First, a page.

A morbid but intriguing Google Maps mashup: What if your city were nuked?

An Australian coding outfit, Carlos Labs, has come up with a tool that lets you input a location to see a what would happen in the event of a thermonuclear attack centered there. You can pick from among seven different weapons–and if you’re feeling really nihilistic, you can even call in an asteroid strike.
Below is a representation of what might occur if Boston, a city with an extended metropolitan area that includes myself and close to seven million other people, were hit with the force of the 50-Megaton “Tsar Bomba” hydrogen bomb that was detonated off the northern Soviet coast in 1961 to create the largest explosion ever recorded.



This device would be detonated at a height of two and a half miles. The resulting mushroom cloud would rise forty miles into the sky and over a dozen miles radially. A 5.25-Richter magnitude seismic shock would be detectable after three passages around the earth. People up to 60 miles away would suffer third-degree burns; some windows would shatter at a distance of many hundreds of miles from ground zero.
The innermost “purple” zone represents the area in which most buildings would be destroyed and virtually everyone killed within 24 hours. The next band would be filled with fire, and exterior regions would incur major blast damage. Note that none of this takes into account the subsequent effects of nuclear radioactive fallout.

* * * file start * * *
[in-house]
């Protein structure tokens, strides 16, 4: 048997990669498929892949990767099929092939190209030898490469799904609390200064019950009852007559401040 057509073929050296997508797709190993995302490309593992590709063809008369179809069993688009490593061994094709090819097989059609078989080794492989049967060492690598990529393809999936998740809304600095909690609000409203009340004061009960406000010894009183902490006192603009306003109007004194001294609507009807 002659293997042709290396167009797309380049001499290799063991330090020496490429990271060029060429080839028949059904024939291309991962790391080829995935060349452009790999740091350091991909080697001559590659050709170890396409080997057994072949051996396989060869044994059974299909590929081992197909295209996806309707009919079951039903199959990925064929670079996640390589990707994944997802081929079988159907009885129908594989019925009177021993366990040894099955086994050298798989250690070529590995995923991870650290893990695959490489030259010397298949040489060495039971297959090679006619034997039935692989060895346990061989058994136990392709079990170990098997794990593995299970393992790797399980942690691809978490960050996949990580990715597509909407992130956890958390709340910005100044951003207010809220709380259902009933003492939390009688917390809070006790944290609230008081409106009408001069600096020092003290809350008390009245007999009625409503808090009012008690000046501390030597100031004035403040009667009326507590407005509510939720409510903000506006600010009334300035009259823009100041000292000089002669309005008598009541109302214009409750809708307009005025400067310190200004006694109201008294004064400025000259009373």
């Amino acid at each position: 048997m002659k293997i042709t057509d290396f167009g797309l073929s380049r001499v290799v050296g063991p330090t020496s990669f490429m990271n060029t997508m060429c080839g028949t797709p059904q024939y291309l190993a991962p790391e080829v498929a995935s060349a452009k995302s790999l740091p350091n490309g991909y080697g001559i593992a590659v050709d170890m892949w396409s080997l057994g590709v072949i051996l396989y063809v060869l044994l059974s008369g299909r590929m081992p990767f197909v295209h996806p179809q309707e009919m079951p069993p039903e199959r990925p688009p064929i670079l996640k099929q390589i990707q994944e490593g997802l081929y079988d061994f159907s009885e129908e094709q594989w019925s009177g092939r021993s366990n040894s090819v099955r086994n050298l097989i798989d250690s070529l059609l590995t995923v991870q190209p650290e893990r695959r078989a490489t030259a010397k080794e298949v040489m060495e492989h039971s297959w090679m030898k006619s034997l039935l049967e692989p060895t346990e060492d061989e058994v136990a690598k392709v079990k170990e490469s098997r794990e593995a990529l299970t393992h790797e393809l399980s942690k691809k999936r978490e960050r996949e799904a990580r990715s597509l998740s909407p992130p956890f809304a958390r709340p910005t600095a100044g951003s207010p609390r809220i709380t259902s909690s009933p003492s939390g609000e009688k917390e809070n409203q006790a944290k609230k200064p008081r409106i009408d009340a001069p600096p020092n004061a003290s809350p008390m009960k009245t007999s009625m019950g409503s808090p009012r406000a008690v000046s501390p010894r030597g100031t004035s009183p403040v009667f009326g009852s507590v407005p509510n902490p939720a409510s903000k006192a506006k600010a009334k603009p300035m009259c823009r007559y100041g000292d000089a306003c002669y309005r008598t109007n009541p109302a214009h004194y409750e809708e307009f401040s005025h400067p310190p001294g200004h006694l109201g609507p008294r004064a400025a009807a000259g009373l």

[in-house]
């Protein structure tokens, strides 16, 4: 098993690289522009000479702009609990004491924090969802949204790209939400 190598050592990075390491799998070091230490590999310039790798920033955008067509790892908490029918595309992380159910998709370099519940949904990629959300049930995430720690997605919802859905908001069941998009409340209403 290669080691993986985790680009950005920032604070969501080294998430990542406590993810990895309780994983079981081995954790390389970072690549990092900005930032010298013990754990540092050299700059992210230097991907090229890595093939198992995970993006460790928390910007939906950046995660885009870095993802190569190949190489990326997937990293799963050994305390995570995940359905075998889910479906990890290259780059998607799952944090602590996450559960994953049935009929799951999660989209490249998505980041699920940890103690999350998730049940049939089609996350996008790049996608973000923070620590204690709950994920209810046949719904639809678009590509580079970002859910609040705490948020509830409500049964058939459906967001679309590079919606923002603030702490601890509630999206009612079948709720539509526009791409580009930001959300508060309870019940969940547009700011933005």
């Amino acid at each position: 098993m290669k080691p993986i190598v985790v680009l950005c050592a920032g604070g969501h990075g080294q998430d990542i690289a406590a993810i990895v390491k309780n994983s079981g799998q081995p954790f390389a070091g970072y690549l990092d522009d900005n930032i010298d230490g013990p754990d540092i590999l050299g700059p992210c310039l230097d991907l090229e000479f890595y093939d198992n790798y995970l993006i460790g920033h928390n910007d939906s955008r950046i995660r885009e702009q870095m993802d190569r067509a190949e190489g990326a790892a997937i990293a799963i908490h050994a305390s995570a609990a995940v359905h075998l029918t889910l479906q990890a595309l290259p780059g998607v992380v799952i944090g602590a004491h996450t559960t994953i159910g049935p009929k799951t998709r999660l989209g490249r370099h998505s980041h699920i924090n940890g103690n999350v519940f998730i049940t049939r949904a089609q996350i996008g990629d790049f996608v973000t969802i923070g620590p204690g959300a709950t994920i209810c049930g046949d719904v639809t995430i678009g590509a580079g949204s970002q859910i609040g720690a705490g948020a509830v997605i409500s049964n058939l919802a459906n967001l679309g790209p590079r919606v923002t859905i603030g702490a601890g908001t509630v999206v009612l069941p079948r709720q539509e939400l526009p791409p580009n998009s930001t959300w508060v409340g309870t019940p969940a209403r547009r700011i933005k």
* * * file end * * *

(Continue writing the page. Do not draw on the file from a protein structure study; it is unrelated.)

If the Boston attack pinpointed, say, Government Center on State Street, the city proper and the immediate suburbs would be eradicated: Logan Airport, Harvard University, MIT, Boston University, Fenway Park, Quincy Market, Faneuil Hall, Mass General and Brigham & Women’s hospitals–gone in an almost supernatural flash of subatomic energy release.
Direct blast damage would be inscribed, with eerie precision, within the I-495 beltway, so little would be left of the point-to-point Boston Marathon course (which starts in Hopkinton). Not that many humans would be left to evacuated, but the Massachusetts Turnpike (I-90), the Southeast Expressway (I-93) and I-95 would all be unserviceable–probably more so than surface streets, because over overpass and underpass bridge destruction. The North Shore as far away as the artsy haven of Rockport would fall. To the south, Quincy, the corporate home of Dunkin’ Donuts, would burn, as would Lynn to the north (although it’s quite possible no one there would notice).
To the west, Worcester (population 150,000; home of angry comics Denis Leary and Doug Stanhope) would probably fare poorly. The Quabbin Reservoir, from which Boston gets its water, might not be directly damaged, but this is clearly a moot point.
That such an event would be catastrophic (and, since it would no doubt be part of a global war, spell the end of civilization) is unquestioned, but it is nonetheless sobering to consider the particulars.

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  1. #1 by llewelly on December 24, 2008 - 2:03 pm

    Direct blast damage would be inscribed, with eerie precision, within the I-495 beltway …

    One of the many justifications for putting the beltways into the interstate highway system was that so a highway connecting the major intersecting highways would probably survive a large nuclear strike centered on the city. (However it was believed the majority of cities would not be struck by 50 megaton devices.)

    P.S. The US and Russia still retain 9600 deliverable nuclear weapons.

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